September 4, 2013

Hey, everybody: please stop saying that there are only “nine legislative days” that the House is meeting in September as if it were inscribed in stone somewhere.

The U.S. Capitol (J. Scott Applewhite/Associated Press)
The U.S. Capitol (J. Scott Applewhite/Associated Press)

There are nine days . . . unless they decide to hold additional days. Which they can do whenever they want; in fact, the Senate decided to come back early to deal with Syria. The House could have done the same. Or it could meet on weekends. Or, you know, Mondays and Fridays. I wrote about this last week with regard to immigration, but it’s true for everything that they might or might not do.

It’s not as if finding extra time is unusual, either; Saturday sessions are never pre-scheduled, but they’re hardly rare when deadlines approach (there were three weekend House sessions in 2011, and nine in 2009 back when the House was actually legislating).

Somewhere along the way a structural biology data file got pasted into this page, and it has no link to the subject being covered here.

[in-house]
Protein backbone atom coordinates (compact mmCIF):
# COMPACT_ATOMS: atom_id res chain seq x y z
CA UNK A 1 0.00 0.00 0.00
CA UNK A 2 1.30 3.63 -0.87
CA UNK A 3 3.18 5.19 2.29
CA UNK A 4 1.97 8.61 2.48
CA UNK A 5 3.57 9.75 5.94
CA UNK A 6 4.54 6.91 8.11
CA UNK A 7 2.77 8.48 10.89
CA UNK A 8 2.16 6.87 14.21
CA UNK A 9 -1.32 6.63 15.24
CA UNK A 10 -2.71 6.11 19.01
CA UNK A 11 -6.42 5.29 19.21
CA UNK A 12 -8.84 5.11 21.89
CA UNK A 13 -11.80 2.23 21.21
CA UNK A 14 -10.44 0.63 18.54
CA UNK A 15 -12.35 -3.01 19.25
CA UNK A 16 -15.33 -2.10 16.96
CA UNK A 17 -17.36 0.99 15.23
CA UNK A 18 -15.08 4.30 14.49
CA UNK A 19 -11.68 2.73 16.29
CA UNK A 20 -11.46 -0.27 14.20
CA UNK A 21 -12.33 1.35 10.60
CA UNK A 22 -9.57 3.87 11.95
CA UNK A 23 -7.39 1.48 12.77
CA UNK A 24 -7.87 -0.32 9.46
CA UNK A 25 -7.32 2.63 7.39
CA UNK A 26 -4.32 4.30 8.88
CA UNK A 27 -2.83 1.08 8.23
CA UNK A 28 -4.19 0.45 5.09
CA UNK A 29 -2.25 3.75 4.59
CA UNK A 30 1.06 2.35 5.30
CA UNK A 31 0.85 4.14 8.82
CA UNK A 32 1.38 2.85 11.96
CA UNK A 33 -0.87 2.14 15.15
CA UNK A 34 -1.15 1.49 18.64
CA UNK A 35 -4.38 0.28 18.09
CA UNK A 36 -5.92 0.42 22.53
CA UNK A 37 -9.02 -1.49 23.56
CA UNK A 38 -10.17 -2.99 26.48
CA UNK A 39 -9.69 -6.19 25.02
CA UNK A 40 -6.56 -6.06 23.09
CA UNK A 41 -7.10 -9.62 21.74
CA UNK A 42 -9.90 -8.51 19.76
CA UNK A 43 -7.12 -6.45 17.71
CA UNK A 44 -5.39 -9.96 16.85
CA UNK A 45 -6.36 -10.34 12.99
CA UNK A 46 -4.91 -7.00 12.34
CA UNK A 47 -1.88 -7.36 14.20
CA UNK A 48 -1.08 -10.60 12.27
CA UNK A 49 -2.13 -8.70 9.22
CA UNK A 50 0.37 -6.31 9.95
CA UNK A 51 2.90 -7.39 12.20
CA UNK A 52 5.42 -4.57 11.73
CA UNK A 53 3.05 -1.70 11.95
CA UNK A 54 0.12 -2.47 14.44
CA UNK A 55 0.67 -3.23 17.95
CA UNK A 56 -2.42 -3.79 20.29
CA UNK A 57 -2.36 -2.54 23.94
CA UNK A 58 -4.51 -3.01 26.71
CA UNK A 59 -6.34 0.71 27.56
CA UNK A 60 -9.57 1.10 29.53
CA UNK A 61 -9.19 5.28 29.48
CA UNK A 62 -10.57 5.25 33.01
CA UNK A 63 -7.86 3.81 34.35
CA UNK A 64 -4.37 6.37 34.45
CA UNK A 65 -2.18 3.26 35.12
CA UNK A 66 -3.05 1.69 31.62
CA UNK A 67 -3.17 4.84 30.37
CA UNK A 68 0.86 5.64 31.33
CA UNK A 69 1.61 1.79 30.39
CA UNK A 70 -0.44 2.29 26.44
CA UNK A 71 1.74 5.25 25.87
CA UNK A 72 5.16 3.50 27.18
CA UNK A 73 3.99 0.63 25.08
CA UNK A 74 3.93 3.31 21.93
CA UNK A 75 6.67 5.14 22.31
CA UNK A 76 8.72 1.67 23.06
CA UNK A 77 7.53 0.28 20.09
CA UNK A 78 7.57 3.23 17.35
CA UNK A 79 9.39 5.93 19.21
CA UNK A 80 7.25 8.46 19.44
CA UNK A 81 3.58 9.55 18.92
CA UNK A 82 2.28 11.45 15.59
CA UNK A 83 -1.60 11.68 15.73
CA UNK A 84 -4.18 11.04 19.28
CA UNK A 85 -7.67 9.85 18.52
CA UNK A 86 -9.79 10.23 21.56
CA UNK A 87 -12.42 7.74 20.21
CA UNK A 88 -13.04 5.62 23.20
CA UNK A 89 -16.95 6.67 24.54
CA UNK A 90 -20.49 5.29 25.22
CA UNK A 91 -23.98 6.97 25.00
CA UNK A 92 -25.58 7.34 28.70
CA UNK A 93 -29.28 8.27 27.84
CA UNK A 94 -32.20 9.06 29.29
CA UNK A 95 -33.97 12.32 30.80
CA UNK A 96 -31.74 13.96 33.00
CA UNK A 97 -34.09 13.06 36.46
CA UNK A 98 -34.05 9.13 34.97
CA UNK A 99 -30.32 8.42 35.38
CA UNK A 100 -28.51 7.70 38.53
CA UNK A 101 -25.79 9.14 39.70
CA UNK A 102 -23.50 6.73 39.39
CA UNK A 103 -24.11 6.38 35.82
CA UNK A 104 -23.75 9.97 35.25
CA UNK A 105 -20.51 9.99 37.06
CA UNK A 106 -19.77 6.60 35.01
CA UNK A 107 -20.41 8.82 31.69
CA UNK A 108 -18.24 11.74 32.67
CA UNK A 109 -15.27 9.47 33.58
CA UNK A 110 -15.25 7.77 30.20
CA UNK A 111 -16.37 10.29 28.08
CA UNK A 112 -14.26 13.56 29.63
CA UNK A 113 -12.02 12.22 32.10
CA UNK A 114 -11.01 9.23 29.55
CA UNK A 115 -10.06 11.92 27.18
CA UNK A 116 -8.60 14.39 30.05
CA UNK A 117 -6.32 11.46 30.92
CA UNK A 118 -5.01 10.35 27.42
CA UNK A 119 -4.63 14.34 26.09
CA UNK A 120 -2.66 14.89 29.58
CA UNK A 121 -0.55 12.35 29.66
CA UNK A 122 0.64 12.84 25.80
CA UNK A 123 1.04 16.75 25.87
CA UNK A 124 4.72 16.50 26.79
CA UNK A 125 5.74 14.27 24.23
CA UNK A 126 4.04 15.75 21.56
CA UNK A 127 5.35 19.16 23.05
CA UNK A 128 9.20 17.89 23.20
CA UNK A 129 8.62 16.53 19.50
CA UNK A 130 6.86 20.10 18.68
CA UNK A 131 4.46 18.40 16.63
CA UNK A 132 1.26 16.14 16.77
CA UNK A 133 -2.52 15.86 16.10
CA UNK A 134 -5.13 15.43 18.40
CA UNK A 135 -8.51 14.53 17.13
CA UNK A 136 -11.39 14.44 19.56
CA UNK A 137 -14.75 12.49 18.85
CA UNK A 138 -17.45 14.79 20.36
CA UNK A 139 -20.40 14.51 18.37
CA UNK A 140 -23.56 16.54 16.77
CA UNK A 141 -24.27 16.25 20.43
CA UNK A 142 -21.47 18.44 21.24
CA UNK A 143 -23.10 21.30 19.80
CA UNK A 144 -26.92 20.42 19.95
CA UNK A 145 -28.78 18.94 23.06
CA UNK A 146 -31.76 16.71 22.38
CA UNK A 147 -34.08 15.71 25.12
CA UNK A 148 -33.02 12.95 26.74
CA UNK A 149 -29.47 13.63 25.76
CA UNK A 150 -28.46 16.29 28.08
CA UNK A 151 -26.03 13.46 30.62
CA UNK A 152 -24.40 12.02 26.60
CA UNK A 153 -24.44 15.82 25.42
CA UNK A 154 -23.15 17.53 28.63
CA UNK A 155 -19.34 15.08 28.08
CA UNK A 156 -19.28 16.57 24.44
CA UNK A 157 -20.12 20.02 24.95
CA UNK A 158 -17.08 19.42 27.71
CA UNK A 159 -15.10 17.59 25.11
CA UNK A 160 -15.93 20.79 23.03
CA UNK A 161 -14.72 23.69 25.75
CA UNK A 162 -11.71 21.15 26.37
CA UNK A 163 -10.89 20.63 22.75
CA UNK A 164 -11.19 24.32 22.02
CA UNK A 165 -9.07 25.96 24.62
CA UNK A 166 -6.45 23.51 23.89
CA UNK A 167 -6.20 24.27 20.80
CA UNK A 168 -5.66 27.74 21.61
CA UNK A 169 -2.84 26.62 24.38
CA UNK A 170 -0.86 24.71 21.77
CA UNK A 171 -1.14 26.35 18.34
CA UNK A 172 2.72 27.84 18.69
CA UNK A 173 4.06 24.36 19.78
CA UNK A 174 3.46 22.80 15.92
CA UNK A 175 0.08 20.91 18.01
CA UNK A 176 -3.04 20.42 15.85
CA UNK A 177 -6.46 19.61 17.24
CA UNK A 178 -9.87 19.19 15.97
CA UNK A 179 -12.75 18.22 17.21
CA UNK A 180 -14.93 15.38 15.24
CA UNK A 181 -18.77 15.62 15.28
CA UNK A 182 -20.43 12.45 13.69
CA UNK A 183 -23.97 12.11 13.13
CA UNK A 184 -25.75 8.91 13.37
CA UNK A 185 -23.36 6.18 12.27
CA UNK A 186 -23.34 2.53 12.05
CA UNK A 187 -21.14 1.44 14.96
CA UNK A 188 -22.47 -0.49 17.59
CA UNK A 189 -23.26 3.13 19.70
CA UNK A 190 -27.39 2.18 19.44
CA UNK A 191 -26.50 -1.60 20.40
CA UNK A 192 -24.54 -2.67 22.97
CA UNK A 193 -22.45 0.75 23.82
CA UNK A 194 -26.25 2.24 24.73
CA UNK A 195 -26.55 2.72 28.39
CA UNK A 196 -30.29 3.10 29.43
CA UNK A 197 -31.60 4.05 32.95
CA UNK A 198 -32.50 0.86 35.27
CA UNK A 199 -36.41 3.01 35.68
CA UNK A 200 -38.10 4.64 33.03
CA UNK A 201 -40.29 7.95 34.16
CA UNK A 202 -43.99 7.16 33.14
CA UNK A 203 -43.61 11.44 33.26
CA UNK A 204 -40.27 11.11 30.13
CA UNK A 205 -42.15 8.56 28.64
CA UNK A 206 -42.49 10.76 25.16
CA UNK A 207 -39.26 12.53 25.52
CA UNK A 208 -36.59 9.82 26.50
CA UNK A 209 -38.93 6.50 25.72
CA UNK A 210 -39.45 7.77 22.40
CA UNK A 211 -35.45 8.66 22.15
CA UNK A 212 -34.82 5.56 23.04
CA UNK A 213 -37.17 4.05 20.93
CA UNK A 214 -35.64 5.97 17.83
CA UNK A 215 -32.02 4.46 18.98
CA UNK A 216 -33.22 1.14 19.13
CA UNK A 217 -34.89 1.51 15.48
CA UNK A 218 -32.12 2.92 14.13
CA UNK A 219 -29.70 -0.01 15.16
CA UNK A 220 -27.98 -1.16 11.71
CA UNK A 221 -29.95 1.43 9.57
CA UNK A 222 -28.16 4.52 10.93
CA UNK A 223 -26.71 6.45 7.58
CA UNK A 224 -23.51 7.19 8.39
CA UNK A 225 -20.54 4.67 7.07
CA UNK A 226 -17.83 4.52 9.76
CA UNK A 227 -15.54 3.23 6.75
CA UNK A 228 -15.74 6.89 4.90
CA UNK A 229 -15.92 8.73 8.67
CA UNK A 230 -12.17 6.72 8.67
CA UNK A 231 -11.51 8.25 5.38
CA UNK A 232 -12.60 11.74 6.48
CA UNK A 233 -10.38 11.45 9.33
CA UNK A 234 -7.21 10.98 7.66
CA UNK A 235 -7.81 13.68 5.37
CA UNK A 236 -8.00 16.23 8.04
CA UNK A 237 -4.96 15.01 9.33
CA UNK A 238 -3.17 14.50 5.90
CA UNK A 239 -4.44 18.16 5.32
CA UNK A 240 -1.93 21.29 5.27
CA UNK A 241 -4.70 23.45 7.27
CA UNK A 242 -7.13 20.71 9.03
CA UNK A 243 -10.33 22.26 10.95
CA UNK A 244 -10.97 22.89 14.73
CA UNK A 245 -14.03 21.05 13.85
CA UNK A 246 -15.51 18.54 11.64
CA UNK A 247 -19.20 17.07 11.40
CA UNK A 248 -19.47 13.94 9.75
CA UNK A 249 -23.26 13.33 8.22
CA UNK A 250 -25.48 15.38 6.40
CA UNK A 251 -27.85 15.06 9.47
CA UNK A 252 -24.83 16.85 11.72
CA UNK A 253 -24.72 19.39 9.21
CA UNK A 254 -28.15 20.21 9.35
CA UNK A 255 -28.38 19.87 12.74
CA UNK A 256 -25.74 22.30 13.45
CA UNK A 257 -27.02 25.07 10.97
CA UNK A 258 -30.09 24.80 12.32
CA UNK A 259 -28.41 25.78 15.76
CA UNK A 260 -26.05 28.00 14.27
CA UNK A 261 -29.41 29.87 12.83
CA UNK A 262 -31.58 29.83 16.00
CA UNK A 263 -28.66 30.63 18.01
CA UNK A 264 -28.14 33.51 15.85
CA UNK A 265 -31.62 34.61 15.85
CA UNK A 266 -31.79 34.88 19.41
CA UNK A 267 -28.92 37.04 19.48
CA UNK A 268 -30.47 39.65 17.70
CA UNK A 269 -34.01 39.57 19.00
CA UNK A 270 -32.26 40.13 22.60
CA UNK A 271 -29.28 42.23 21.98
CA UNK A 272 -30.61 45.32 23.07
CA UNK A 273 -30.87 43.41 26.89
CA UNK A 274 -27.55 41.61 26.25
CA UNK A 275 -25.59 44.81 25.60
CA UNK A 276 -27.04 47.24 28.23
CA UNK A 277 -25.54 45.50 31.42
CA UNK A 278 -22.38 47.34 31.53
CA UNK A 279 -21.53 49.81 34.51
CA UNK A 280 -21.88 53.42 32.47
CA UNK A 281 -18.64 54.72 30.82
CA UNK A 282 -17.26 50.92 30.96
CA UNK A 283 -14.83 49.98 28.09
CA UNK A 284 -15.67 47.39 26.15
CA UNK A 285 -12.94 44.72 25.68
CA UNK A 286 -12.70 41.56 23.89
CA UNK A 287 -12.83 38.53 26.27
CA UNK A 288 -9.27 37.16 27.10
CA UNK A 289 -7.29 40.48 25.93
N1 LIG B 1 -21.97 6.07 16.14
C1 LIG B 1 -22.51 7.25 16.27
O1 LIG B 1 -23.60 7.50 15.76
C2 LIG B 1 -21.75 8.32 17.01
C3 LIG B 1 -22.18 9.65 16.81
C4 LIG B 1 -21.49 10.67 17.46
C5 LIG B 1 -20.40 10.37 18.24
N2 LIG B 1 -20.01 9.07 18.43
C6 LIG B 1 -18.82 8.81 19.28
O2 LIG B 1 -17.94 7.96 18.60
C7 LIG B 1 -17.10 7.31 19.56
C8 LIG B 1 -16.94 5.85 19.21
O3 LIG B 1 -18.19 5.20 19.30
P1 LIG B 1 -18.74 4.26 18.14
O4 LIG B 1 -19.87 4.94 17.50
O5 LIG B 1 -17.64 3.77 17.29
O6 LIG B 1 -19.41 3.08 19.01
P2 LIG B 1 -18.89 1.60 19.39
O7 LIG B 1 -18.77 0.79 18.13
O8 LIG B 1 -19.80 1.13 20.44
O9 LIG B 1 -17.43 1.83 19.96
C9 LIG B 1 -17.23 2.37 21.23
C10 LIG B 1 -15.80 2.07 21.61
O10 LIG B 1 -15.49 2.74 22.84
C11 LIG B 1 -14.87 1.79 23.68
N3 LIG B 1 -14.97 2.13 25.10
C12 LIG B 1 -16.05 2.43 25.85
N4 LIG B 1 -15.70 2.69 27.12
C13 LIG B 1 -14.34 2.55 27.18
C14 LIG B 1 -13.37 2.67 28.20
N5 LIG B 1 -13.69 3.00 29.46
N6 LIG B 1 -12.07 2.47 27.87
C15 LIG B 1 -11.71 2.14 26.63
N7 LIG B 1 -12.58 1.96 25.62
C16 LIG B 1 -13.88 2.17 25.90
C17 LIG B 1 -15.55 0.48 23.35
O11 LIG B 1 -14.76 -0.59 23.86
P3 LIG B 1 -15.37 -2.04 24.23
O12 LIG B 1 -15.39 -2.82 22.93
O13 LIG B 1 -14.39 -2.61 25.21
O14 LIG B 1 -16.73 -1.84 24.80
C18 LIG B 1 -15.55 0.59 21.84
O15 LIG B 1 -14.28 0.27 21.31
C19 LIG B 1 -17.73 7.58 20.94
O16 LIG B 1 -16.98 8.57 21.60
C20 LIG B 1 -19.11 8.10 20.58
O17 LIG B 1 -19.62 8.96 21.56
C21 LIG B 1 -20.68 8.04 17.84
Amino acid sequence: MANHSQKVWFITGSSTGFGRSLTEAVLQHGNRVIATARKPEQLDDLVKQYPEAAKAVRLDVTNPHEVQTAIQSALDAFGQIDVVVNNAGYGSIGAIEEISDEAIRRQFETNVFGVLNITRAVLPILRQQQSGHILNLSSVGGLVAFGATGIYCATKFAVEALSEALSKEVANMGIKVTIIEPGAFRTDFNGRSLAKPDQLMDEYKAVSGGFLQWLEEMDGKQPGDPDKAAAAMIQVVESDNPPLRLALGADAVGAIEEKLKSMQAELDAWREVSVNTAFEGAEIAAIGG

And it’s not as if most of the bills that the House will apparently duck in September take a lot of floor time. We’re not talking about the Senate, here, where delays and extended debate are normal. Even nine days is plenty if they want to get through a lot of bills.

But the bottom line here is that all it takes is for John Boehner to snap his fingers and the House could double the number of days in session this month.

There’s absolutely no reason to think that “the calendar” is some sort of external constraint on what the House can do this month, or for the rest of the year. So everyone should stop treating it as if it were. If the House doesn’t get to anything this month, it’s because they don’t want to. Not because they didn’t have time. End of story.